Banded flying snake

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Twin-barred tree snake
Scientific classification e
Kingdom: Animalia
Phylum: Chordata
Class: Reptilia
Order: Squamata
Suborder: Serpentes
Family: Colubridae
Genus: Chrysopelea
Species: C. pelias
Binomial name
Chrysopelea pelias
(Linnaeus, 1758)[2]

The twin-barred tree snake[3] (Chrysopelea pelias) is a species of snake found in Southeast Asia. It is also called the banded flying snake. It can glide, as with all species of its genus Chrysopelea, by stretching the body into a flattened strip using its ribs. It is mostly found in moist forests and can cover a horizontal distance of about 100 metres in a glide from the top of a tree. It is an oviparous snake.

Chrysopelea pelias has an overlapping range with the paradise tree snake (Chrysopelea paradisi) in Malaysia, Singapore, Borneo and Indonesia. However, Chrysopelea pelias is not nearly as common as the paradise tree snake.[4]

Distribution[edit]

The twin-barred tree snake is found in Thailand, Malaysia (Malaya, Penang Island, Pulau Tioman, and East Malaysia), Indonesia (Bangka, Java, Mentawai Archipelago, Nako (sv), Natuna Archipelago, Nias, Riau Archipelago, Sumatra, Borneo); Brunei Darussalam; Burma and Singapore.[2]

References[edit]

  1. ^ Grismer, L., Auliya, M. & Chan-Ard, T. (2012) Chrysopelea pelias. In: IUCN 2012. IUCN Red List of Threatened Species. Version 2012.2.
  2. ^ a b Chrysopelea pelias (LINNAEUS, 1758). Reptile-database.reptarium.cz. Retrieved on 2013-01-03.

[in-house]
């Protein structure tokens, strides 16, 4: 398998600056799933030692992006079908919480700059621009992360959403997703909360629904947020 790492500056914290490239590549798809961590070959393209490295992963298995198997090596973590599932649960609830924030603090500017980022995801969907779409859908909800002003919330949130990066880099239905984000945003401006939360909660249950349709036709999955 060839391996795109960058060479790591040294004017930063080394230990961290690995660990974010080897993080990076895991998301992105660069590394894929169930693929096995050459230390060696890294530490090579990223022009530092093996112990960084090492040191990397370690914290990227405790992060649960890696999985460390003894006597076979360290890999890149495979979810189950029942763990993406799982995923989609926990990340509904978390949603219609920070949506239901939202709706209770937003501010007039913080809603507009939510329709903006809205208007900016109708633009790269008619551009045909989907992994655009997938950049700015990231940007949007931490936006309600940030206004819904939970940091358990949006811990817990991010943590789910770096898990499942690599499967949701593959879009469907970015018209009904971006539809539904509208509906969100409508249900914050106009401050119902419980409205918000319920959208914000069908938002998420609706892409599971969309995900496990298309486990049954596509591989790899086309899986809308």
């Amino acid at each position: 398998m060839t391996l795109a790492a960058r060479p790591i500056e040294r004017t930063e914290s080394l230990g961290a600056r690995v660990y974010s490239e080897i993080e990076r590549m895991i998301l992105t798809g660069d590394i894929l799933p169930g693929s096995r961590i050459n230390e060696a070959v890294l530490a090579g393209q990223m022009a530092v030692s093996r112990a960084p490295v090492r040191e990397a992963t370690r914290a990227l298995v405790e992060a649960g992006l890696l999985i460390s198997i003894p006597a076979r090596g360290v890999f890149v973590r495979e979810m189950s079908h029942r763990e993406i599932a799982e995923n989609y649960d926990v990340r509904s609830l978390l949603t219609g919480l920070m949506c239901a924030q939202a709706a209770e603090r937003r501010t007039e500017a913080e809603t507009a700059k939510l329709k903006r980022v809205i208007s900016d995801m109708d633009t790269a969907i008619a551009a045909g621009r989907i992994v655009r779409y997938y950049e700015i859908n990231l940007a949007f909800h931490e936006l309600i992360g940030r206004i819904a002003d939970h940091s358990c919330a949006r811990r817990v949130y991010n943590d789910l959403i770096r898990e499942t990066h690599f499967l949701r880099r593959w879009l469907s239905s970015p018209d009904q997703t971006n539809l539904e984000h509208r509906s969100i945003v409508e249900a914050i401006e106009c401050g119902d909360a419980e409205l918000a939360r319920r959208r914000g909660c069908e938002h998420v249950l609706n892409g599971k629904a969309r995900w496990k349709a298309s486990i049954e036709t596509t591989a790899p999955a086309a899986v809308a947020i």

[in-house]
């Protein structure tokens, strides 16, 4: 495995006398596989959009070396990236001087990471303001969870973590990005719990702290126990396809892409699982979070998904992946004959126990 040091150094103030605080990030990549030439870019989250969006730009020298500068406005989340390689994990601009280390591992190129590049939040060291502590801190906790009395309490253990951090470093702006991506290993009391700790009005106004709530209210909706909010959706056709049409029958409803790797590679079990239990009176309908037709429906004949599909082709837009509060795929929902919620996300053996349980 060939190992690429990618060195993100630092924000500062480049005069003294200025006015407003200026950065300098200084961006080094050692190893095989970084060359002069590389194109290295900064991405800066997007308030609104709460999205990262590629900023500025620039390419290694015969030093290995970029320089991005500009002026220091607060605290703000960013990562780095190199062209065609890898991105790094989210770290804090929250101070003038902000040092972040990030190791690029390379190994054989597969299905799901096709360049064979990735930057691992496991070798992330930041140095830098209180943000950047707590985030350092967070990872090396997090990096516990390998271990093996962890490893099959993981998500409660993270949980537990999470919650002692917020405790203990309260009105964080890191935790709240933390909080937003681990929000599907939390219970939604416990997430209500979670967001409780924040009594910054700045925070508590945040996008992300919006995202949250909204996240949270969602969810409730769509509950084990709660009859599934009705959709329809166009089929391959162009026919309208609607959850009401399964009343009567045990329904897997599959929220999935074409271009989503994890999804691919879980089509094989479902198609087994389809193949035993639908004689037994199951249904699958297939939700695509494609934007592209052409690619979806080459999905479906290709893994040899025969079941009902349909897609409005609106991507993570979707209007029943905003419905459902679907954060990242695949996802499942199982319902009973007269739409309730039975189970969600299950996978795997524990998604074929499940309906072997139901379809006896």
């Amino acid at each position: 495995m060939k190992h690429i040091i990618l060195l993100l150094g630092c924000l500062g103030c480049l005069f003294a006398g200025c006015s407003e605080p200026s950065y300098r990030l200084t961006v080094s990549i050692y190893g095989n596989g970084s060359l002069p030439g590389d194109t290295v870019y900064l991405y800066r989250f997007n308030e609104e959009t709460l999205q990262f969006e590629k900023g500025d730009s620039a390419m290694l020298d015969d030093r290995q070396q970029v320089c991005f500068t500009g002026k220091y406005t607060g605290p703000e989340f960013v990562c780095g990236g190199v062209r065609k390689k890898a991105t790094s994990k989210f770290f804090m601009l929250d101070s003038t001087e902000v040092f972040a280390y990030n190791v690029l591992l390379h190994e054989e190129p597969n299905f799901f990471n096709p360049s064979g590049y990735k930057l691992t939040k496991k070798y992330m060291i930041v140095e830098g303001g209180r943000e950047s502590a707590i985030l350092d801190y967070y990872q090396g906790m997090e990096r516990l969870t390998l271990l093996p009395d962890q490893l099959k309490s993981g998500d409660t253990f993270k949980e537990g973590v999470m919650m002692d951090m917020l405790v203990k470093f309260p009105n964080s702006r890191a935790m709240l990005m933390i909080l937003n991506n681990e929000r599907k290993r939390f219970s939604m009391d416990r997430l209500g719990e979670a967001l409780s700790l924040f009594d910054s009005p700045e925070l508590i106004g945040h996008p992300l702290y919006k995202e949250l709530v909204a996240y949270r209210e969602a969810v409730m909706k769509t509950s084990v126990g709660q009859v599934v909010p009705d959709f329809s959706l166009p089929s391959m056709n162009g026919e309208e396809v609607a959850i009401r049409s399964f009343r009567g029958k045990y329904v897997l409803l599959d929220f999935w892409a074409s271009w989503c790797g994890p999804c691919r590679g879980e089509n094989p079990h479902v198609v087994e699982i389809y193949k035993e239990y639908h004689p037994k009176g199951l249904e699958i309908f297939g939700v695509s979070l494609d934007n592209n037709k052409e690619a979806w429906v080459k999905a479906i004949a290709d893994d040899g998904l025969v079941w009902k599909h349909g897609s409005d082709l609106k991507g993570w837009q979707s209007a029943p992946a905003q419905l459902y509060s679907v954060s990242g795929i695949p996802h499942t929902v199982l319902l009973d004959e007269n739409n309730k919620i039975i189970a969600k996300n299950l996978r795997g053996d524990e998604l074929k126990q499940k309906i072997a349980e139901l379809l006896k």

3. ^ Species List. Ecology Asia. Retrieved on 2013-01-03.
  4. ^ Twin Barred Tree Snake Naturemalaysia.com

Further reading[edit]

  • Boie, F. 1827 Bemerkungen über Merrem's Versuch eines Systems der Amphibien, 1. Lieferung: Ophidier. Isis van Oken, Jena, 20: 508–566.
  • Auliya, M. 2006. Taxonomy, Life History, and conservation of giant reptiles in west Kalimantan. Natur und Tier Verlag, Münster, 432 pp.
  • Chan-ard,T.; Grossmann,W.; Gumprecht,A. & Schulz,K. D. 1999. Amphibians and reptiles of peninsular Malaysia and Thailand – an illustrated checklist [bilingual English and German]. Bushmaster Publications, Würselen, Germany, 240 pp.
  • David,P. & Vogel,G. 1996. The snakes of Sumatra. An annotated checklist and key with natural history notes. Bücher Kreth, Frankfurt/M.
  • Hien,P. Grossmann,W. & Schäfer, C. 2001. Beitrag zur Kenntnis der landbewohnenden Reptilienfauna von Pulau Tioman, West-Malaysia. Sauria 23 (4): 11–28
  • Lim, K.K.P. & Ng, H.H. 1999. The terrestrial herpetofauna of Pulau Tioman, Peninsular Malaysia. Raffles Bull. Zool., Suppl. No. 6: 131–155
  • Linnaeus, C. 1758. Systema naturæ per regna tria naturæ, secundum classes, ordines, genera, species, cum characteribus, differentiis, synonymis, locis. Tomus I. Editio decima, reformata. Laurentii Salvii, Holmiæ. 10th Edition: 824 pp.
  • Malkmus, R.; Manthey, U.; Vogel, G. Hoffmann, P. & Kosuch, J. 2002. Amphibians and reptiles of Mount Kinabalu (North Borneo). A.R.G. Ganther Verlag, Rugell, 404 pp.
  • Malkmus,R. 1985. Amphibien und Reptilien vom Mount Kinabalu (4101 m), Nordborneo. Herpetofauna 7 (35): 6–13
  • Manthey, U. & Grossmann, W. 1997. Amphibien & Reptilien Südostasiens. Natur und Tier Verlag (Münster), 512 pp.
  • Teo, R.C.H. & Rajathurai, S. 1997. Mammals, reptiles and amphibians in the Nature Reserves of Singapore – diversity, abundance and distribution. Proc. Nature Reserves Survey Seminar. Gardens’ Bulletin Singapore 49: 353–425